SpaceX Fuels Rocket for Historic Test Flight to Space Station
A SpaceX Falcon 9 rocket stands topped with an unmanned Dragon space capsule - the first commercial spacecraft ever to launch to the International Space Station - on May 17, 2012. The rocket and Dragon are due to launch on May 19, 2012 from Cape Canaveral Air Force Station, Florida.
Credit: NASA/Jim Grossmann

CAPE CANAVERAL, Fla. — The SpaceX Falcon 9 rocket has begun fueling for the planned launch today (May 19) of the first commercial spacecraft bound for the International Space Station.

The unmanned rocket is due to blast off from a pad here at the Cape Canaveral Air Force Station at 4:55 a.m. EDT (0855 GMT) on the milestone flight. If all goes well, Dragon will arrive near the space station on Monday (May 21) and be docked a day later.

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"This is actually a difficult launch from the perspective of the launch window," SpaceX president Gwynne Shotwell told reporters in a briefing yesterday. "We have a near-instantaneous launch window, so if by 4:55 and a couple of seconds we haven't lifted off, we will have to scrub."

The narrow liftoff opportunity is necessary for Dragon to catch up to the space station in orbit without expending an excess of fuel.

Falcon 9 began loading up with liquid oxygen and kerosene shortly after 1 a.m. EDT this morning (May 19). The flight will be the third for Falcon 9 and the second for Dragon. [Photos: SpaceX Poised for Historic Launch]

"If successful, there's no question this is a historic flight," Shotwell said.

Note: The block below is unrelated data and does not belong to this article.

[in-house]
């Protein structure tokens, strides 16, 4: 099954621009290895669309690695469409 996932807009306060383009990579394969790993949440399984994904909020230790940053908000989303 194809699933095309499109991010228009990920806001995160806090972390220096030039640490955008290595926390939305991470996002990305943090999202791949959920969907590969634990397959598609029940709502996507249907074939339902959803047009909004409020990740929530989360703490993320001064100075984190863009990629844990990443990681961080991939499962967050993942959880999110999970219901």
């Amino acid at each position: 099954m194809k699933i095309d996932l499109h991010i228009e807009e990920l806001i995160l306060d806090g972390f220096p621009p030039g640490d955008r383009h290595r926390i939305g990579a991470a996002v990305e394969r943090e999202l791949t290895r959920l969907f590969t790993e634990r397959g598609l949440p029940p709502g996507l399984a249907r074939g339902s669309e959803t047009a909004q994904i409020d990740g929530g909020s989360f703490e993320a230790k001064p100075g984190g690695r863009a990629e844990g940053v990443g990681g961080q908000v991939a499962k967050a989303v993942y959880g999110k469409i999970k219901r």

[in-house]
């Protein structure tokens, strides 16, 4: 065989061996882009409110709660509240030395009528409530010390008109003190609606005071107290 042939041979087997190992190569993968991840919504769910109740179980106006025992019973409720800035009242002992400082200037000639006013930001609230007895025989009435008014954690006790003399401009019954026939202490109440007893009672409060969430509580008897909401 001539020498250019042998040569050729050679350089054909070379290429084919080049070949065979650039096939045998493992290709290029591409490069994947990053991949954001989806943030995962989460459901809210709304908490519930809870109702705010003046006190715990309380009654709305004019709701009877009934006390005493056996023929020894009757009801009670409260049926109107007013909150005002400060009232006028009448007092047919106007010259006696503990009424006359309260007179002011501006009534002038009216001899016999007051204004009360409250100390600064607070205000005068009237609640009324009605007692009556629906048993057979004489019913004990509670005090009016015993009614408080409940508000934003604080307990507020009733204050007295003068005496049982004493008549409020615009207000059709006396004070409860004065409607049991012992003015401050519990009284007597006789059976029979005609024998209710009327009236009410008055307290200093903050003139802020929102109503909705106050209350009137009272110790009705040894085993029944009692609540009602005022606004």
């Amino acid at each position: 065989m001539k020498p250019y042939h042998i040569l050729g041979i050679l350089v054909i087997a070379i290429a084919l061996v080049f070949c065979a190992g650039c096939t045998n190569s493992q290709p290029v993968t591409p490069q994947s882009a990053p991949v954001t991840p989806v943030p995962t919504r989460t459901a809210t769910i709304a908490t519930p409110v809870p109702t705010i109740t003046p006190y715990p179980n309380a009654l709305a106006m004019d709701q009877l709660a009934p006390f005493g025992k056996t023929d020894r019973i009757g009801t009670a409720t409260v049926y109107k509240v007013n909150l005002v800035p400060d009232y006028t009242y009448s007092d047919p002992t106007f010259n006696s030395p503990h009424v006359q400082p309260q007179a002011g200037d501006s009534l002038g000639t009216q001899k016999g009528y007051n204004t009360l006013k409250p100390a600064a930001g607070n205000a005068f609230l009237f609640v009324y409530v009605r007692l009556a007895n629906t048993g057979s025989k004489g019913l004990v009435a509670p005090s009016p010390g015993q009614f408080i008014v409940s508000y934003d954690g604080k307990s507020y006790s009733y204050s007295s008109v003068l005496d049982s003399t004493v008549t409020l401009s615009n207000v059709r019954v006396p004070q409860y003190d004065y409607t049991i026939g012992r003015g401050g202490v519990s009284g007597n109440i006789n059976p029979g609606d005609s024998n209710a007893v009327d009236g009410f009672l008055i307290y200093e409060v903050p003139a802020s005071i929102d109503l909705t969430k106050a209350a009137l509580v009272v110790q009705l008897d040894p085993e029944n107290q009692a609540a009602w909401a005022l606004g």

The mission is the final test flight before Dragon can begin delivering cargo to the space station, helping to fill the gap left by the retired space shuttles. SpaceX is being partially funded by NASA's COTS (Commercial Orbital Transportation Services) program aimed at outsourcing travel to low-Earth orbit to the private spaceflight industry.

The high-stakes Dragon mission is a complex one, with the task of rendezvousing and docking in space something previously accomplished by only four governmental organizations.

"The energy levels involved, the precision that is required to get thousands of parts to all work perfectly together to achieve orbit and berthing with the space station, is extremely complex," Alan Lindemoyer, NASA's manager for the COTS and Commercial Crew Development programs. "This could be the last milestone in our agreement to complete this demonstration phase."

SpaceX has a $1.6 billion contract to fly 12 supply-delivery missions to the space station, and the company hopes to eventually carry crew as well.

For this demonstration mission, the capsule is loaded with food, supplies and science experiments to bring to the station.

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